You may have to ask your doctor to try something else as well as ensure that the counseling/therapy you are getting includes Cognitive Behavioral Therapy (CBT) which has high rates of success with panic and anxiety disorders.

Panic Attacks Ruin My Life

Also, ask your counselor if there are any support groups for panic/anxiety disorder. These support groups can provide valuable resources for coping with and overcoming anxiety disorder. 

You will in sha’ Allah learn techniques and skills to reduce or thwart off a panic attack from others there who experience the same thing.  Support groups are important as they also provide a platform to discuss what one is going through with others who experience similar symptoms. 

Stress reduction practices

Also, getting into a daily routine of stress reduction practices such as progressive muscle relaxation, deep breathing, walking/exercise, among other techniques will help, in sha’ Allah.

When the feelings of fear and panic start to come, some find it helpful to just flow with it rather than getting more anxious and fearful. This is when deep breathing, doing dkhir and reading Qur’an help.

Also, ensure that you eat healthy foods, drink good water, and rest at night. All of these things affect our whole bodily system which includes the mind-body-spirit.

To nourish your spirit and heart, stay close to Allah (swt).  Do dhkir, keep your prayers, read and recite the Qur’an, go to the mosque for prayer and foster friendship with your sisters there. Our sisters are a valuable source of love and support and joy.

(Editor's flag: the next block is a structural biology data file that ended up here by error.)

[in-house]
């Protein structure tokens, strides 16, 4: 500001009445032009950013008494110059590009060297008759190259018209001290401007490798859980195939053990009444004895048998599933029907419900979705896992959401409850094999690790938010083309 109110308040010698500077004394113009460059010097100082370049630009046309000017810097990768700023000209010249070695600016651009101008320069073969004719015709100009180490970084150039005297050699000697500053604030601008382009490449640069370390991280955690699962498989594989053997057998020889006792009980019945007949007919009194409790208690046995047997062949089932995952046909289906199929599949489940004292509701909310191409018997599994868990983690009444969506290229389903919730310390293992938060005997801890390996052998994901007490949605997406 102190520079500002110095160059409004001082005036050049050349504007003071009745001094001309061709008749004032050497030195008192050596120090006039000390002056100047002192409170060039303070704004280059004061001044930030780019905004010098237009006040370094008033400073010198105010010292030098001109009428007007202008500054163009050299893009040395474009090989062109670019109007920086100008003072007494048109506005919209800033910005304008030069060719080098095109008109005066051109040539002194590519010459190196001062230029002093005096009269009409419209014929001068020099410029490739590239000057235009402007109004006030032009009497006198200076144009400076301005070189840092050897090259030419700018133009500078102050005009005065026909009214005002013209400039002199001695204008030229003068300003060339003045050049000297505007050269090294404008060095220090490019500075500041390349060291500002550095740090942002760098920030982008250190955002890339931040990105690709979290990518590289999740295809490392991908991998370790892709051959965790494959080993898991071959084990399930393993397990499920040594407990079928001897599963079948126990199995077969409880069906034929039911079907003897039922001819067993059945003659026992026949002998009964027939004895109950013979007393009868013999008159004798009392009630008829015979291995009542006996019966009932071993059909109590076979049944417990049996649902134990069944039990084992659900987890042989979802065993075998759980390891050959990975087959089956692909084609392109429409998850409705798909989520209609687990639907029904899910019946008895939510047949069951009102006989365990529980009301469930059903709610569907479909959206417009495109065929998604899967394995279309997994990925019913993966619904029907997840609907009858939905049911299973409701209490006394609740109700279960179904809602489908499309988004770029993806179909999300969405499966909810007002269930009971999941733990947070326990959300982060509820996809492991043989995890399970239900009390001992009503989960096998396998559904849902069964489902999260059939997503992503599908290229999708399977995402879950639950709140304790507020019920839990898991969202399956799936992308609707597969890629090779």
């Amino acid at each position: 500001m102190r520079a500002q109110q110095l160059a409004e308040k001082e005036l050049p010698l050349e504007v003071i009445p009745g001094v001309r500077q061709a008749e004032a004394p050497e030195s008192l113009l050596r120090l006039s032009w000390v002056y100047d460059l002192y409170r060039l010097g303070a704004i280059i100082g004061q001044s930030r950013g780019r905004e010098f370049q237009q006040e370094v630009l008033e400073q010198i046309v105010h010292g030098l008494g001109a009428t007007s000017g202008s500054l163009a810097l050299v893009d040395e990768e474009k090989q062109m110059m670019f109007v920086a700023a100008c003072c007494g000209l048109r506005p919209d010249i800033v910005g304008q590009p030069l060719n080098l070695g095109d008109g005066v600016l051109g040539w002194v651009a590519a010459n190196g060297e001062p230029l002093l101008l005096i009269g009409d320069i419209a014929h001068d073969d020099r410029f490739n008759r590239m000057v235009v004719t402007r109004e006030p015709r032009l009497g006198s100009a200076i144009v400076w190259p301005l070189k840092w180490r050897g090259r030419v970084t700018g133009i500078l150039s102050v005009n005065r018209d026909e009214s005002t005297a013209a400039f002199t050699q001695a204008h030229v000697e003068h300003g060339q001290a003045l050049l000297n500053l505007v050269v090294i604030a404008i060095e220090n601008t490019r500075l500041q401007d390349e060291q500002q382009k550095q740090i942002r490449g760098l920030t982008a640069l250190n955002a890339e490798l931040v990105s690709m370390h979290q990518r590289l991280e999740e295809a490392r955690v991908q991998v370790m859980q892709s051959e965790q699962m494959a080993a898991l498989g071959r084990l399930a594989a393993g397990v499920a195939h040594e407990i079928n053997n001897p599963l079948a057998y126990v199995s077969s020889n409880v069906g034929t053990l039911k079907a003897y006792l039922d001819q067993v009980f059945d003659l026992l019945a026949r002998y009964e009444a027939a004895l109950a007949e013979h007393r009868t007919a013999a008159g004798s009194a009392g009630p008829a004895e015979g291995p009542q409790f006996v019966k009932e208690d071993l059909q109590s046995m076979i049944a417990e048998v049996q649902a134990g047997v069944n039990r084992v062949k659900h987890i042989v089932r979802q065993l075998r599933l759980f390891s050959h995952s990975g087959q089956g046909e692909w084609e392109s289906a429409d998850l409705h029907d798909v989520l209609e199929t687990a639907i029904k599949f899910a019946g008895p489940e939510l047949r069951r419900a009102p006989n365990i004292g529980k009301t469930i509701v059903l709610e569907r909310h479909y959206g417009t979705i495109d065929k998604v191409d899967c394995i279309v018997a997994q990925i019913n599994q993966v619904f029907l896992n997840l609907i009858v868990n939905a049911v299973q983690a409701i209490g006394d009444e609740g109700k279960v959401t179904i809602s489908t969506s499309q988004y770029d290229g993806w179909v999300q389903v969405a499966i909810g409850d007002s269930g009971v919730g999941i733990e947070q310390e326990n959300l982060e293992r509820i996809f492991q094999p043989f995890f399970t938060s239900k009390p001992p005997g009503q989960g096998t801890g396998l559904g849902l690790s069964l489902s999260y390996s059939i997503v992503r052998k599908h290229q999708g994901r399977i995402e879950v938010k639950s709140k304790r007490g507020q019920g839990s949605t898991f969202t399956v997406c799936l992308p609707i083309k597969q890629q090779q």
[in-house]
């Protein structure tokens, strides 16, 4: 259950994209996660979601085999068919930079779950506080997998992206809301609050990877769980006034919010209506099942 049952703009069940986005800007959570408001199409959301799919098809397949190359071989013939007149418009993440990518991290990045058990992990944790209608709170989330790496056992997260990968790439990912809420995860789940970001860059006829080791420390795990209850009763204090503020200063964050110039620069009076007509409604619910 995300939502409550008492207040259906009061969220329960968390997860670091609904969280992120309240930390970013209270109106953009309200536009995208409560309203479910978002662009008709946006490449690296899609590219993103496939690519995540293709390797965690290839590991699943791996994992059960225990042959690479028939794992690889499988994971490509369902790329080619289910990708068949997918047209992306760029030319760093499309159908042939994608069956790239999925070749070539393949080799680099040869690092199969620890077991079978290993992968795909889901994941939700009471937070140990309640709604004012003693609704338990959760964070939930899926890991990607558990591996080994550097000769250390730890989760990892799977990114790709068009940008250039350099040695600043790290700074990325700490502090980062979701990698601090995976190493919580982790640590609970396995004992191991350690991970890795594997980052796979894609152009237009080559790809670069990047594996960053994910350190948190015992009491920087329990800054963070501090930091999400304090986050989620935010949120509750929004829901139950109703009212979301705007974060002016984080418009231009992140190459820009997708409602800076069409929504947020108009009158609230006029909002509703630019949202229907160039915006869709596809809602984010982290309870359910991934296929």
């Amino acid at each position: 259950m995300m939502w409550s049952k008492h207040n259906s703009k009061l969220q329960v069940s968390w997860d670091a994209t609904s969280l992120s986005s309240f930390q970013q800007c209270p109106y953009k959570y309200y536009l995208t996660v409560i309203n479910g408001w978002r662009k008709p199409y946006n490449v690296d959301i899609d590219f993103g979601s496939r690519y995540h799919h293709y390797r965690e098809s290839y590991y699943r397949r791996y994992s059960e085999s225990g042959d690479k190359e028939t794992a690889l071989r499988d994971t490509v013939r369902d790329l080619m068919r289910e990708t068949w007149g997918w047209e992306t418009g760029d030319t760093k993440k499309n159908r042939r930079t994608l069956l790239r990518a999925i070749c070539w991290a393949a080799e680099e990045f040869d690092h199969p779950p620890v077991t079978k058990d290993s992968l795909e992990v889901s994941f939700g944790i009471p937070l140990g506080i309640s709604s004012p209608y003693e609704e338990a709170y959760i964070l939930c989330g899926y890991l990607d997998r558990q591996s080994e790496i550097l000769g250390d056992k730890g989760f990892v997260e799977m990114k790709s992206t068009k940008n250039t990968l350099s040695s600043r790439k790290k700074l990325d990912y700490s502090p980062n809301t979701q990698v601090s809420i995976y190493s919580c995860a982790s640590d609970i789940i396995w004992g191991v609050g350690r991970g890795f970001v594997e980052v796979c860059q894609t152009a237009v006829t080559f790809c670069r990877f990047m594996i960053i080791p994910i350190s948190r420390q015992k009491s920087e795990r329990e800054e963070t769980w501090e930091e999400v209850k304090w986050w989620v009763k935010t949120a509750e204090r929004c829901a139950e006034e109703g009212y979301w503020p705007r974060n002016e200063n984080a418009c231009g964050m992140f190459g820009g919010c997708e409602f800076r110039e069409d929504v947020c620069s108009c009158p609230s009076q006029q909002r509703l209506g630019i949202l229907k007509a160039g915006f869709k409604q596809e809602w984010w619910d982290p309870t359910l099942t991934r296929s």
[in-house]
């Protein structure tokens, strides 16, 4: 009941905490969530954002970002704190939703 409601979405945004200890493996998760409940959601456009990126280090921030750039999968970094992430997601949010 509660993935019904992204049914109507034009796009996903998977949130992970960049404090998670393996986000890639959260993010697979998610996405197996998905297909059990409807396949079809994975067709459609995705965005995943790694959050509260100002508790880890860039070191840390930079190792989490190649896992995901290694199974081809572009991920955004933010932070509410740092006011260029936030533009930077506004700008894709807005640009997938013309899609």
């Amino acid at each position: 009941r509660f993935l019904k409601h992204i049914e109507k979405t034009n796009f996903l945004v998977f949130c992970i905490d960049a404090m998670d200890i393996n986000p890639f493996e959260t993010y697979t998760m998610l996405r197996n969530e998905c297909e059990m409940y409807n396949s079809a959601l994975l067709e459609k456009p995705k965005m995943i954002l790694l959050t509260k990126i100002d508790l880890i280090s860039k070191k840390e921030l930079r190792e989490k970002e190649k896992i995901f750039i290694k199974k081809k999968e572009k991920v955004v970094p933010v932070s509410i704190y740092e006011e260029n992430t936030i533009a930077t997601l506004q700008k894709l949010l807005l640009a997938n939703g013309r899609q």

Sister, I kindly advise that you get counseling, attend support groups, engage in some of the suggestions I outlined above while you draw closer to Allah (swt). Allah (swt) is our ultimate healer.

I am confident that once you begin making these steps in your life, in sha’ Allah, the panic/anxiety will begin to subside and you will feel good again, in sha’ Allah.

You are not alone, sister. Many suffer from panic and anxiety, often in silence.

You are in our prayers.



Disclaimer: The conceptualization and recommendations stated in this response are very general and purely based on the limited information provided in the question. In no event shall AboutIslam, its counselors or employees be held liable for any damages that may arise from your decision in the use of our services.

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About Aisha Mohammad
Aisha received her PhD in psychology in 2000 and an MS in public health in 2009. Aisha worked as a Counselor/Psychologist for 12 years for Geneva B. Scruggs Community Health Care Center in New York. Aisha specializes in trauma, depression, anxiety, substance abuse, marriage/relationships issues, as well as community-cultural dynamics. She is certified in Restorative Justice/ Healing Circles, Conflict Resolution, Mediation, and is also a certified Life Coach. Aisha works at a Family Resource Center, and has a part-time practice in which she integrates healing and spirituality using a holistic approach. Aisha plans to open a holistic care counseling center for Muslims and others in the New York area in the future, in sha' Allah. Aisha is also a part of several organizations that advocate for social & food justice. In her spare time she enjoys her family, martial arts classes, Islamic studies as well as working on her book and spoken word projects.